Getting a phone call from a friend saying they’ve been assaulted is shocking, terrifying and worrisome. Receivers of the information can go into fight or flight mode after hearing the news. It’s important to remain calm—the more upset you get, the more upset your friend will become. Take a few deep breathes and open your ears. The more you know about what happened, the more helpful you will be.
Things to Understand
There are a lot of political and social complications around sexually abuse, not to mention the fear your friend is feeling after being assaulted. No two people handle sexual assault the same way, either, and there are so many different types and levels of assault. Once your friend has told you what’s happened, do some research so you can make the best decisions to help them based on their particular attack.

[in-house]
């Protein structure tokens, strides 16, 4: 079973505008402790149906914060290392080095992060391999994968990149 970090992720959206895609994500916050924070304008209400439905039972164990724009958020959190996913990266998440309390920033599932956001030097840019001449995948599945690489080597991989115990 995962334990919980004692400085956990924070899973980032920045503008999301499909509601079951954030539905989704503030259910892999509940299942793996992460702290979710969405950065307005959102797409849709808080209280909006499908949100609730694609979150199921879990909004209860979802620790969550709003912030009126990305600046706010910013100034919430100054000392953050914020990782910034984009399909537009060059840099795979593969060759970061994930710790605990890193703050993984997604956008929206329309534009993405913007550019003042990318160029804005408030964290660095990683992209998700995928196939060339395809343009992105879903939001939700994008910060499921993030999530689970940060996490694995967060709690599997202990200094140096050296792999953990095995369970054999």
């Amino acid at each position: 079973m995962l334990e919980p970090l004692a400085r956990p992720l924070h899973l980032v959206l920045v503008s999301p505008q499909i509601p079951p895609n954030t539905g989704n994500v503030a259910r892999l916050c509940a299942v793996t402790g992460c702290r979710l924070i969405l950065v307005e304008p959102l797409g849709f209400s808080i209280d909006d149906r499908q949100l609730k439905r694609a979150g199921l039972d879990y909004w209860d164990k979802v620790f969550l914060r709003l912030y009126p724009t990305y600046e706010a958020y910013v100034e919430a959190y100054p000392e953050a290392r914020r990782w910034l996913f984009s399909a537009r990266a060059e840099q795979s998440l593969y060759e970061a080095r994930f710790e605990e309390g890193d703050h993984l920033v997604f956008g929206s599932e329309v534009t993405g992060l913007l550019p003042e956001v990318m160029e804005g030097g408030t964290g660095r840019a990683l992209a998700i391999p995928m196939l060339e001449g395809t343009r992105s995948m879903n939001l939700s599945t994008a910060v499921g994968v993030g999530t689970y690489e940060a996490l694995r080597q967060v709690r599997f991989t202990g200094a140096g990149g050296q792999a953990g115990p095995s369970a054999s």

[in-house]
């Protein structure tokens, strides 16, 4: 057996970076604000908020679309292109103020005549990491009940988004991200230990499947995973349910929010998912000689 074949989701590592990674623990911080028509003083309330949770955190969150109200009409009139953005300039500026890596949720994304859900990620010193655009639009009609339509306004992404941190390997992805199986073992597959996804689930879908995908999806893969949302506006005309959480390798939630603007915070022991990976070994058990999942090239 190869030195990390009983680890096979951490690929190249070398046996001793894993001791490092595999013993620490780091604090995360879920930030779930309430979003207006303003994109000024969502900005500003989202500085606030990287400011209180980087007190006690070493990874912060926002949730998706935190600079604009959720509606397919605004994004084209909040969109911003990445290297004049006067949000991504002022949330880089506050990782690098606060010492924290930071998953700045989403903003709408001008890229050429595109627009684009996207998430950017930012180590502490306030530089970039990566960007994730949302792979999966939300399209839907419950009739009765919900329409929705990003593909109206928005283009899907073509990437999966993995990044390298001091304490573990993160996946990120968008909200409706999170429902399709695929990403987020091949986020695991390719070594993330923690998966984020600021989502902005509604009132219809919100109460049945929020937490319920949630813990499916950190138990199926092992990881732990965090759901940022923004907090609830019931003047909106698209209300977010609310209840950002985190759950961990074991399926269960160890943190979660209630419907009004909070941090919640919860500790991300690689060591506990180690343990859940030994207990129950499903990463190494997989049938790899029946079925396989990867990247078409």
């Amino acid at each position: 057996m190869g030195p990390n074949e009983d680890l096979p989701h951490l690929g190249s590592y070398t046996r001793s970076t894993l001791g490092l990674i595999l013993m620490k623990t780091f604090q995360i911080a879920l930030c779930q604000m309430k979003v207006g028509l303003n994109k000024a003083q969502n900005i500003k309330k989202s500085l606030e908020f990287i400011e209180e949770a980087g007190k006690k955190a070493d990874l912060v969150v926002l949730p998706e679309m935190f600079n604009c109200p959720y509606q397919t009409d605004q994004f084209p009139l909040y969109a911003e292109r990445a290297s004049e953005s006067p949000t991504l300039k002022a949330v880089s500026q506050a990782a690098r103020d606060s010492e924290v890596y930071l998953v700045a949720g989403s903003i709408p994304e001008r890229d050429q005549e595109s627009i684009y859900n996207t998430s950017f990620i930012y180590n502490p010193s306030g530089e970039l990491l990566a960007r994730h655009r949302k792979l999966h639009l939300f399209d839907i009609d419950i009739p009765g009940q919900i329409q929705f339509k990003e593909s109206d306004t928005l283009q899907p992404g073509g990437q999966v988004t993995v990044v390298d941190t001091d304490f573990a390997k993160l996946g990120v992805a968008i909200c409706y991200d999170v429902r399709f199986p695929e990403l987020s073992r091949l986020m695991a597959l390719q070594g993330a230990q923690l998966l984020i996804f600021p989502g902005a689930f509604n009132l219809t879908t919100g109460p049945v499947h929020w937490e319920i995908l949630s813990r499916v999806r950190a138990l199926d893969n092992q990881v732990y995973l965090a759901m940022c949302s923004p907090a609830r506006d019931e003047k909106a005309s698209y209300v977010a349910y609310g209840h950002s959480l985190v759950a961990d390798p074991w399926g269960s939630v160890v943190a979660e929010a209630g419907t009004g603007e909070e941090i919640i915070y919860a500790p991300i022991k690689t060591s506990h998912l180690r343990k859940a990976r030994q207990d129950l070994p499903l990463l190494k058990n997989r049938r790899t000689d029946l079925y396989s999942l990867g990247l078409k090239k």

Get your friend to a safe place, whether it’s your house, a friend’s house, a doctor’s office or a police station. Let an adult, such as your parents, know what’s going on. It is your friend’s decision whether or not to press charges or make a report. Your friend will need a lot of time to adjust and will likely feel very threatened in certain physical spaces and scenarios that remind her of the trauma. Do your best to prevent them from being in these areas.
Once your friend is in a safe place, getting medical attention (STI test, rape kit, basic medical assessment) is something to consider. It is advised for their safety and health, but ultimately, it is up to your friend whether or not they want to see a doctor. If they report the assault to the police, enforcement will also offer a medical assessment to them.